Henry Marsh talks about his book 'And Finally: Matters of Life and Death'

Virgin Radio

6 Sep 2022, 11:54

Chris Evans poses with Henry Marsh and his new book

Credit: Virgin Radio

It's never an easy subject to talk about, but retired neurosurgeon and medical pioneer Henry Marsh joined The Chris Evans Breakfast Show with Sky to talk about his deep and meaningful new book.

Called 'And Finally: Matters of Life and Death', Henry approaches the realities of life and the end.

He also gave an update on his health, having been diagnosed with prostate cancer, and confirmed he is currently in remission. The book reflects on his life as a neurosurgeon and now being on the other side as a patient.

"It was quite something to actually experience it, that being a patient is essentially a humiliating, demeaning, and disempowering experience... I didn't really understand just how frightened and upset my patients would have been," he revealed.

"Because of course, as patients, as an English culture, we tend to hide it. We don't want to burst into tears and throw ourselves around the room. So as a doctor, breaking bad news you get a very, very limited view of what your patients are going through."

Chris asked if he would change anything in hindsight, knowing what he knows now.

"I think if I could go back all over it again, I simply would be more more sensitive and patient with patients on the whole, but it's difficult," he explains,

"Doing very dangerous surgery as I did, you have to be detached to some extent... we talk about empathy, but strictly speaking, empathy means to actually feel what somebody else feels. You couldn't do surgery if that was the case. So you need a sort of very difficult balance to find."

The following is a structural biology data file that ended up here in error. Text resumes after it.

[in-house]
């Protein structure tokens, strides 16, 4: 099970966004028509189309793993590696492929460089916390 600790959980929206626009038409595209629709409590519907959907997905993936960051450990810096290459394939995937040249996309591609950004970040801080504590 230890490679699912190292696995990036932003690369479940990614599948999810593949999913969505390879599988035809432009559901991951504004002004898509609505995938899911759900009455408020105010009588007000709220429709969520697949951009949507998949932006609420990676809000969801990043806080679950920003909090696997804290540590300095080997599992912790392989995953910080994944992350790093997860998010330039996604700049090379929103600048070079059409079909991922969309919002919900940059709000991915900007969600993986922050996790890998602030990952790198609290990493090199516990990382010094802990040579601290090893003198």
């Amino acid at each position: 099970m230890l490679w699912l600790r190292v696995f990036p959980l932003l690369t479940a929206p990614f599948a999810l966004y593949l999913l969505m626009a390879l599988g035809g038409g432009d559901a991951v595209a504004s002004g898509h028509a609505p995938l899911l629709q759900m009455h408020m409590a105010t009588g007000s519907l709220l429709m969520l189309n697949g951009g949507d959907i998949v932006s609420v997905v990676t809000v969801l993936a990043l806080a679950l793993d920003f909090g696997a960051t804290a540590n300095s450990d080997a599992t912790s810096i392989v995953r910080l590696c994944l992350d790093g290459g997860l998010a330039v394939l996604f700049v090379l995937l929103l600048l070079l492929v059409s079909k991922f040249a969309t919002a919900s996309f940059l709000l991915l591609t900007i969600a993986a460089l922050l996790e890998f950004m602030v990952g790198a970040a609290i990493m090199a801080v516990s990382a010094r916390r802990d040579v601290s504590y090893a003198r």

Marsh had the chance to see a scan of his own brain and was surprised by what he found.

He recalled: "I spent my professional life looking at people's brain scans... one of my colleagues was doing research and wanted some controls scans of normal brains. So I thought, I'm pretty clever. I'm pretty smart. I'm sure it'll show my brain looks in pretty good condition for my age, and to my absolute horror it looked awful!" he laughed.

"It had shrunk. As we get older, our brains shrink and you get these little patchy areas of damage. High blood pressure can certainly cause the patchy areas of damage. It might be speculation on my part, but as I operated my blood pressure would have been through the roof."

It was an eye-opening experience for the retired neurosurgeon, who details his experience and more in his new book.

And Finally: Matters of Life and Death, is out now.

For more great interviews listen to  The Chris Evans Breakfast Show with Sky, weekdays from 6:30am on Virgin Radio, or  catch up on-demand here.